St. Mary’s Ryken senior calls her Catholic education ‘a gift given to me’
Published by the Catholic Standard on June 2, 2021
By Richard Szczepanowski
Julia Baddour, a graduating senior at St. Mary’s Ryken High School in Leonardtown, Maryland, knew from the time that she was in the second grade that a Catholic education was the perfect fit for her.
“I started attending Catholic school in the second grade at Cardinal Hickey Academy located in Calvert County, Maryland,” she said. “I had a religious sister as my teacher, and I just fell in love with the school and Catholic teachings. Since that experience, I knew I would do everything in my power to continue my Christian education.”
The very fact that Baddour, 18, began attending Catholic school, she said “was a gift given to me and my sisters by our grandparents.”
She said her grandparents are Christian immigrants from the Middle East – her grandmother immigrated from Cairo and her grandfather came from Jerusalem – who came to the United States to escape “danger because of their Christian faith.”
“It was actually Catholic Charities that saved my grandfather’s life. He came to the United States, and Catholic Charities assisted him obtain his American citizenship and gave him a scholarship to a Catholic university which led to his first job,” Baddour said. “My grandparents decided after this experience that out of gratitude to the Catholic Church, they would send their grandchildren to Catholic school. This story has brought me where I am today and has increased my love for Catholic education.”
Baddour said her Catholic schooling not only provided her with a solid education, but spurred her to become a Catholic. She was Confirmed this past Easter, and a St. Mary’s Ryken alumnus served as her sponsor.
“When I started attending Catholic school, my faith kept growing and growing, and I knew becoming Catholic was something God was calling me to do so I could be closer to Him and the beautiful community,” she said.
Baddour said that the St. Mary’s Ryken school community “prepared me for this special day in my life.” The school is sponsored by the Xaverian Brothers.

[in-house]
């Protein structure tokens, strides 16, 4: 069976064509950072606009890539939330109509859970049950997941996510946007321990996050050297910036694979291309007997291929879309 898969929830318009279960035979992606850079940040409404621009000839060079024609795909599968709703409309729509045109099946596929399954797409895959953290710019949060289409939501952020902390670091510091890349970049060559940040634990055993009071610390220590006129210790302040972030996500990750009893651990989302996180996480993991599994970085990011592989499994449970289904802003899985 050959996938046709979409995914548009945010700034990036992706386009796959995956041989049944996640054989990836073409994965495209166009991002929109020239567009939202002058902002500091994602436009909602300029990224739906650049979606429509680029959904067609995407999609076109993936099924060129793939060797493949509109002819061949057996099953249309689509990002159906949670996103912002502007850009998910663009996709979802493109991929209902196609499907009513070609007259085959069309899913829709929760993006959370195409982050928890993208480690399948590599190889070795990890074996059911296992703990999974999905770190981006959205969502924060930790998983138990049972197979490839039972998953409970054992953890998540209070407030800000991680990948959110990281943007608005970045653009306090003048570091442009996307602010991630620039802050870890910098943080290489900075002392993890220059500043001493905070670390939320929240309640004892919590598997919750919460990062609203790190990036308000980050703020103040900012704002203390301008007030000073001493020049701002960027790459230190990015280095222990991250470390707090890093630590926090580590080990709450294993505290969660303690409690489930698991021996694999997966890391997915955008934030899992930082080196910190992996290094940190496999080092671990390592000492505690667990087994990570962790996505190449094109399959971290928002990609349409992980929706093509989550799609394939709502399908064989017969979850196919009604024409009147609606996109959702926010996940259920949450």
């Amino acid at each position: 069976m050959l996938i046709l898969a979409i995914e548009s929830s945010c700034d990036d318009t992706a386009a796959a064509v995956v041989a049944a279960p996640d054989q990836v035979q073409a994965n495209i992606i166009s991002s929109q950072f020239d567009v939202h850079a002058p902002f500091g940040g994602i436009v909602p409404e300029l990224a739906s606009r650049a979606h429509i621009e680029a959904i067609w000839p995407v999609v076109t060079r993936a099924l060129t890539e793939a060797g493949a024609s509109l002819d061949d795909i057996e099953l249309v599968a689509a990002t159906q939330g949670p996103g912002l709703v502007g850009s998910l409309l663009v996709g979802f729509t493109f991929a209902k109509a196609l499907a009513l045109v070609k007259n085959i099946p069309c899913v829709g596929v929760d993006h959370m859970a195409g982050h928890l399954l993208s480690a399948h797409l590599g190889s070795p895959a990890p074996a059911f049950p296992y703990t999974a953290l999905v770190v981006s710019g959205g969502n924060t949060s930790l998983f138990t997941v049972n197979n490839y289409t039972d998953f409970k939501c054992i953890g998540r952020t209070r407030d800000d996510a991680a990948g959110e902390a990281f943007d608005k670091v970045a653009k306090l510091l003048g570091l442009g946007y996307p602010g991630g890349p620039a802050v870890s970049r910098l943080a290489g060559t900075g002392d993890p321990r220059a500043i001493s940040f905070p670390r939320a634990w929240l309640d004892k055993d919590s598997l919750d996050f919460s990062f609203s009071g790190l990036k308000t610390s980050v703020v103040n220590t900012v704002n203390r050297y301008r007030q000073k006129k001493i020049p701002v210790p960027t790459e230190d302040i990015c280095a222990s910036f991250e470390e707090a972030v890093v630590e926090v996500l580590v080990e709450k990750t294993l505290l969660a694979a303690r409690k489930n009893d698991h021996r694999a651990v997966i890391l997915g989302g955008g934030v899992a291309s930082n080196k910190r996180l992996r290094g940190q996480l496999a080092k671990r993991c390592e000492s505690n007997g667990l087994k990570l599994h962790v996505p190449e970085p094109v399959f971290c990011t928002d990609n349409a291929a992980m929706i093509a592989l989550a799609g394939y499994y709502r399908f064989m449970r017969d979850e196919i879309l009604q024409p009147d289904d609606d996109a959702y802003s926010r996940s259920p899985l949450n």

“I felt very supported by my friends and family, especially the St. Mary’s Ryken community,” she said, adding that Lauren Weeks, a 2020 graduate of the school, served as her sponsor and “was the perfect person to look after me spiritually.
In addition to her sponsor, Baddour said she is also grateful to “my school’s campus ministry, Father Scott (Woods) my spiritual director and Ryken’s main priest, and all of my amazing theology teachers who have supported me and prepared me.”
The daughter of Mazen and Andrea Baddour, Julia has two younger sisters – Olivia and Claudia. The family attends Jesus the Good Shepherd Parish in Owings.
During her time at St. Mary’s Ryken, Baddour said “my favorite class has been my theology courses. It is the only class that can help you for eternity.”
“Theology is the most important course anyone can take, especially social ethics and moral theology because it teaches you how to be a good person,” she said. “Especially in today’s society, this class is so important because it teaches us how to respect people and ourselves. It influences the way someone views the world, and teaches us to advocate for justice in accordance with our moral standard.”
Baddour was part of Ryken’s Xaverian Brothers Sponsored Schools (XBSS) Stewards. The XBSS Stewards are a group of seniors who serve as witnesses to the faith to the school community and dedicate themselves to carry on the Xaverian charism and ministry.
In addition, she was a member of the National Honors society, the Tri-M Honors Music Society, the International Thespian Society, student government, show choir and women’s elite chorus.
“I have enjoyed these activities because each one has provided me with unique leadership opportunities, helped me grow in my faith, provided me with a community of students who have similar passions as I do, and led me to making amazing friendships,” she said.
Ending her Catholic high school years during a time of pandemic, Baddour said, “was a sign from God for everyone to slow down, and spend time with our families. This pandemic has made me realize how busy our lives have been and … made me and my family prioritize our time together and grow closer together. Of course, these times have been tough, but in a way I am grateful for the time I have been able to spend with my family.”
In the fall, Baddour will begin classes at Belmont University, a private Christian school in Nashville, Tennessee. She will pursue a double major in vocal performance with a musical theater emphasis and theology.
“My goal in life is to be a musical performer who proclaims the word of Christ and lives as a sign of His presence in the world through my art,” she said. “I don’t like how often our culture’s entertainment is the exact opposite of Christian morals. I believe God has called me to be part of the change in the industry and be the example of what good art and morals Christian artists should be promoting.”
And after her musical career, her long-range goal is “to eventually be a theology teacher. I have loved the gift of Catholic education that has been given to me, and I would love to share it with other students one day.”
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